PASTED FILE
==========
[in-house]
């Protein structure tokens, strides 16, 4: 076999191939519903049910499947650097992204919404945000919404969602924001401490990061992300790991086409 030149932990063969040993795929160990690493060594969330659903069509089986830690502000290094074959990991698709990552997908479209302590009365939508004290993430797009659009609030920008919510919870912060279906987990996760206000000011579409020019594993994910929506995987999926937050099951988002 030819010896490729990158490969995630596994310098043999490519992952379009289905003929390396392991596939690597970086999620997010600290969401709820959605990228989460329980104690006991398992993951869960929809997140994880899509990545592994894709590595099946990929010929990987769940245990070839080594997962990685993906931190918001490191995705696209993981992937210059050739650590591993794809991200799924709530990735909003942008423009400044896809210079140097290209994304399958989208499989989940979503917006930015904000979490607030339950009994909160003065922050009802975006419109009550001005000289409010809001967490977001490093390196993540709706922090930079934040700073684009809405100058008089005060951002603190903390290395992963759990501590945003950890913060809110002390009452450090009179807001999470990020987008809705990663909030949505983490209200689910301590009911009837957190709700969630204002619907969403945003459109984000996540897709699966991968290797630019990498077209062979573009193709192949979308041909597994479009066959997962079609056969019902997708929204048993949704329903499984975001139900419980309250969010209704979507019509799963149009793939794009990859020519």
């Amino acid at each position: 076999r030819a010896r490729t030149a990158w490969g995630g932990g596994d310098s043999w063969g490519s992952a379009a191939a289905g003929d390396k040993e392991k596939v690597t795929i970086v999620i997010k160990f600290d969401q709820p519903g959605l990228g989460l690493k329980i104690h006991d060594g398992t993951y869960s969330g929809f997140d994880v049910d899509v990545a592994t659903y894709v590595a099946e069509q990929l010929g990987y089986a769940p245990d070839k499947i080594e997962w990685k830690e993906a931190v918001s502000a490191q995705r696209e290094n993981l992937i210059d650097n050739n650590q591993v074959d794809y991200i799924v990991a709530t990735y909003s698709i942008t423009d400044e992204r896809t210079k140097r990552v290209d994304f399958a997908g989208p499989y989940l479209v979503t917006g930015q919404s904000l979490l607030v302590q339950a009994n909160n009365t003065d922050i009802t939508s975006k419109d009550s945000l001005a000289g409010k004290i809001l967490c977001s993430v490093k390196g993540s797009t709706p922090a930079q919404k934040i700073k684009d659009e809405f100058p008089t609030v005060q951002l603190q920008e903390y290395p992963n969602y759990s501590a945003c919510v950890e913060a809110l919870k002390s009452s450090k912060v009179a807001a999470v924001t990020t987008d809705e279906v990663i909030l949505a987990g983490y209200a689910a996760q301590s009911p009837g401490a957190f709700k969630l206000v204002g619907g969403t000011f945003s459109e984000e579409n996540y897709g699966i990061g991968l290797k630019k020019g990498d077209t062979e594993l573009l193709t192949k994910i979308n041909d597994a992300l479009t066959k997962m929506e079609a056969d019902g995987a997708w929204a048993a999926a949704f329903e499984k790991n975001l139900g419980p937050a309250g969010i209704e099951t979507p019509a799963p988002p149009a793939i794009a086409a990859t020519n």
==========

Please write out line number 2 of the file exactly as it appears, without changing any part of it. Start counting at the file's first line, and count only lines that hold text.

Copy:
């Protein structure tokens, strides 16, 4: 076999191939519903049910499947650097992204919404945000919404969602924001401490990061992300790991086409 030149932990063969040993795929160990690493060594969330659903069509089986830690502000290094074959990991698709990552997908479209302590009365939508004290993430797009659009609030920008919510919870912060279906987990996760206000000011579409020019594993994910929506995987999926937050099951988002 030819010896490729990158490969995630596994310098043999490519992952379009289905003929390396392991596939690597970086999620997010600290969401709820959605990228989460329980104690006991398992993951869960929809997140994880899509990545592994894709590595099946990929010929990987769940245990070839080594997962990685993906931190918001490191995705696209993981992937210059050739650590591993794809991200799924709530990735909003942008423009400044896809210079140097290209994304399958989208499989989940979503917006930015904000979490607030339950009994909160003065922050009802975006419109009550001005000289409010809001967490977001490093390196993540709706922090930079934040700073684009809405100058008089005060951002603190903390290395992963759990501590945003950890913060809110002390009452450090009179807001999470990020987008809705990663909030949505983490209200689910301590009911009837957190709700969630204002619907969403945003459109984000996540897709699966991968290797630019990498077209062979573009193709192949979308041909597994479009066959997962079609056969019902997708929204048993949704329903499984975001139900419980309250969010209704979507019509799963149009793939794009990859020519």